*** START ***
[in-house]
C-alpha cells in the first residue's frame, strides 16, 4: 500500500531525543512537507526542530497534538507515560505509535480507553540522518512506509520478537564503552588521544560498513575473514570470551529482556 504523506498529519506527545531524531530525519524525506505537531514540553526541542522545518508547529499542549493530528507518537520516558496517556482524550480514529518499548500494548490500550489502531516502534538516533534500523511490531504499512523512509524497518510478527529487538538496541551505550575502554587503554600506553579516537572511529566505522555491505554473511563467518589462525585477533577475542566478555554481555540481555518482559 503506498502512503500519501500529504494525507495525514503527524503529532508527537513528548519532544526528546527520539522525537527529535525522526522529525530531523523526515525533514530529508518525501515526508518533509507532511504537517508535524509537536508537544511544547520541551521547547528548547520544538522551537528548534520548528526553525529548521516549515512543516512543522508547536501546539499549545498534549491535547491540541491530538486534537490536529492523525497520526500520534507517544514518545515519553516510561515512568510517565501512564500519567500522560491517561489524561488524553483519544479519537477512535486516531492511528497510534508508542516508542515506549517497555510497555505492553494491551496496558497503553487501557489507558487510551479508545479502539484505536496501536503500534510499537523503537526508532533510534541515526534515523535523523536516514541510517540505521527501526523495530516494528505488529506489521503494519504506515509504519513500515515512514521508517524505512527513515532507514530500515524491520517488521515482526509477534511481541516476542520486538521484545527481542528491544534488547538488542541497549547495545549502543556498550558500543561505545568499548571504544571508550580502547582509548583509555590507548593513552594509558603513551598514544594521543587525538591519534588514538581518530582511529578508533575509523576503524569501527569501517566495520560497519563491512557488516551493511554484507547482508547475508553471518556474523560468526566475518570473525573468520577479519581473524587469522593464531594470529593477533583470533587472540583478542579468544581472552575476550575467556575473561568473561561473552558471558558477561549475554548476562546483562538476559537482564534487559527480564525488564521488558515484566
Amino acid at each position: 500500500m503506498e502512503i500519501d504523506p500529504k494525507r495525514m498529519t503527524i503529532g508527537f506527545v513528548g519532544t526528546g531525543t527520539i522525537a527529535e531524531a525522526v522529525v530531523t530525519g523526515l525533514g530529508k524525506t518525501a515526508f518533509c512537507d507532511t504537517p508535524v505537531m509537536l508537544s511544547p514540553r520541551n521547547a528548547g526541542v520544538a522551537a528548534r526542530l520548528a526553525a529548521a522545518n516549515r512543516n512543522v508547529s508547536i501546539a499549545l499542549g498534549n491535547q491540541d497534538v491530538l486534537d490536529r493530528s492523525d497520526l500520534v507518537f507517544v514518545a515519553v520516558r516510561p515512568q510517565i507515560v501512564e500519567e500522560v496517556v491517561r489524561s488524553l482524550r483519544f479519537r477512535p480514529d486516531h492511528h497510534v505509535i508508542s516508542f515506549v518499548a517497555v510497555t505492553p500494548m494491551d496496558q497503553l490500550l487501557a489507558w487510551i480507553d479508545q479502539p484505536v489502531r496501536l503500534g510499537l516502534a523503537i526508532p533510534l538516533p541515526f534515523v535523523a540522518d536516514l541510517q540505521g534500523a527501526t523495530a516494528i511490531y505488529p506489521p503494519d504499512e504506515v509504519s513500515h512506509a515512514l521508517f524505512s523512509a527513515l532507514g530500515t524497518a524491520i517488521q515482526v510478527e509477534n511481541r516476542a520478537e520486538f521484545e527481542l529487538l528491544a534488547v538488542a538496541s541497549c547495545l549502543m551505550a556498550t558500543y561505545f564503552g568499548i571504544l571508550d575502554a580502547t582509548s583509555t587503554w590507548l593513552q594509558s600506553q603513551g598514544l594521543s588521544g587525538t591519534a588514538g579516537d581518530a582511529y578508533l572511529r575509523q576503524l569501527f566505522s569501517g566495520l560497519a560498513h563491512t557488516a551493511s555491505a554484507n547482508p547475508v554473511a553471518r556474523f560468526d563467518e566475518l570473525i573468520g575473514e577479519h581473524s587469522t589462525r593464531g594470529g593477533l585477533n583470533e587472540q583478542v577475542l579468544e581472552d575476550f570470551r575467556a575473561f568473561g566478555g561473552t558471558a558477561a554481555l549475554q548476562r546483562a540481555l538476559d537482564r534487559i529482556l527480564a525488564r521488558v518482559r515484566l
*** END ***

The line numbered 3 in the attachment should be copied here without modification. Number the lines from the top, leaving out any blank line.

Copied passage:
Amino acid at each position: 500500500m503506498e502512503i500519501d504523506p500529504k494525507r495525514m498529519t503527524i503529532g508527537f506527545v513528548g519532544t526528546g531525543t527520539i522525537a527529535e531524531a525522526v522529525v530531523t530525519g523526515l525533514g530529508k524525506t518525501a515526508f518533509c512537507d507532511t504537517p508535524v505537531m509537536l508537544s511544547p514540553r520541551n521547547a528548547g526541542v520544538a522551537a528548534r526542530l520548528a526553525a529548521a522545518n516549515r512543516n512543522v508547529s508547536i501546539a499549545l499542549g498534549n491535547q491540541d497534538v491530538l486534537d490536529r493530528s492523525d497520526l500520534v507518537f507517544v514518545a515519553v520516558r516510561p515512568q510517565i507515560v501512564e500519567e500522560v496517556v491517561r489524561s488524553l482524550r483519544f479519537r477512535p480514529d486516531h492511528h497510534v505509535i508508542s516508542f515506549v518499548a517497555v510497555t505492553p500494548m494491551d496496558q497503553l490500550l487501557a489507558w487510551i480507553d479508545q479502539p484505536v489502531r496501536l503500534g510499537l516502534a523503537i526508532p533510534l538516533p541515526f534515523v535523523a540522518d536516514l541510517q540505521g534500523a527501526t523495530a516494528i511490531y505488529p506489521p503494519d504499512e504506515v509504519s513500515h512506509a515512514l521508517f524505512s523512509a527513515l532507514g530500515t524497518a524491520i517488521q515482526v510478527e509477534n511481541r516476542a520478537e520486538f521484545e527481542l529487538l528491544a534488547v538488542a538496541s541497549c547495545l549502543m551505550a556498550t558500543y561505545f564503552g568499548i571504544l571508550d575502554a580502547t582509548s583509555t587503554w590507548l593513552q594509558s600506553q603513551g598514544l594521543s588521544g587525538t591519534a588514538g579516537d581518530a582511529y578508533l572511529r575509523q576503524l569501527f566505522s569501517g566495520l560497519a560498513h563491512t557488516a551493511s555491505a554484507n547482508p547475508v554473511a553471518r556474523f560468526d563467518e566475518l570473525i573468520g575473514e577479519h581473524s587469522t589462525r593464531g594470529g593477533l585477533n583470533e587472540q583478542v577475542l579468544e581472552d575476550f570470551r575467556a575473561f568473561g566478555g561473552t558471558a558477561a554481555l549475554q548476562r546483562a540481555l538476559d537482564r534487559i529482556l527480564a525488564r521488558v518482559r515484566l